The only way to get rid of those leaks is to replace the professional Walker/Cruz-minded staffers with MAGA staffers; yes, deplorables.
Secondly, another overlay into this equation is the New York Times interview with President Trump that sparked so much controversy. According to the report surrounding the origin of that interview
, it was on Trump’s schedule that day – but not actually as an interview.
As reported the invitation extended to the three New York Times reporters (Maggie Haberman, Peter Baker, Michael Schmidt) was so President Trump could meet and understand the three DC correspondents to the New York Times. It was not on the schedule as an interview. Maggie Haberman was very familiar with Donald Trump; Baker and Schmidt had never met him. Haberman was doing the introductions.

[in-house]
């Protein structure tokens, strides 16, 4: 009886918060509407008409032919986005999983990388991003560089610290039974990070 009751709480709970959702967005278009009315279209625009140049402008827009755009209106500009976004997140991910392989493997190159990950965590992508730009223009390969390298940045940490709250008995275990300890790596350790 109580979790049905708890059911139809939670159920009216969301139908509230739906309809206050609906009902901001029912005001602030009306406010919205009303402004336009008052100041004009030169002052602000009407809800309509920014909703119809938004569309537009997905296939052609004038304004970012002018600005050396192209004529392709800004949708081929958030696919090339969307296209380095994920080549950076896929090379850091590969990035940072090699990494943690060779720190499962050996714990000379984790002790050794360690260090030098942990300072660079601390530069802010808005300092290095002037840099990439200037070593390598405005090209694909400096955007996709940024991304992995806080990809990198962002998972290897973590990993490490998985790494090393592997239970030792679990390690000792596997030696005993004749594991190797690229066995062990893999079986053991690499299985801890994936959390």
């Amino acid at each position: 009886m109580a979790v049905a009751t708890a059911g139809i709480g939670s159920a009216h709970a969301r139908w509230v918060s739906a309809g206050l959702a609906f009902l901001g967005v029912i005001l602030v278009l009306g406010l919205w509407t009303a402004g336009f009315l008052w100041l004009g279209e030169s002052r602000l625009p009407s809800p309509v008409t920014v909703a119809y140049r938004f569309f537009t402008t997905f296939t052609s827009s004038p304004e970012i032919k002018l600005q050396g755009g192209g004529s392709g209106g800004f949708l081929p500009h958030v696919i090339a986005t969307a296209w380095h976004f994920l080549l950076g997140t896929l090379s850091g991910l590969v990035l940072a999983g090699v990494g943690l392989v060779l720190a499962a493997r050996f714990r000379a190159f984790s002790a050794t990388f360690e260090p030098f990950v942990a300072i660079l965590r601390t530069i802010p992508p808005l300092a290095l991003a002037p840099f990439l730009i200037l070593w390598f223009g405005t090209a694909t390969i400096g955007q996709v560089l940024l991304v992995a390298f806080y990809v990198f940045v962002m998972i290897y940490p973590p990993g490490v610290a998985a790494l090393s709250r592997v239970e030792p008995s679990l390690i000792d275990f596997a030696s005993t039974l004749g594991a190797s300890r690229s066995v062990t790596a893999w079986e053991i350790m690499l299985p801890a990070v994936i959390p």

The interview angle came as an outcome of the reporters asking for some of the information to be ‘on the record
‘. This fact helps explain how the Jeff Sessions comments came out as the president flows into, and out of, the “on-record” aspect. President Trump never says anything he’s not willing to own; but the free flow of consciousness approach within his interview answers can often lead to unintended headlines.
Notably, Reince Priebus was not at this meeting which turned into an interview. Normally, well, actually, with no exceptions, the Chief-of-Staff would certainly be present with any invited guest into the oval office. Yes, that includes media and all others unless specifically exempted by direction of the President.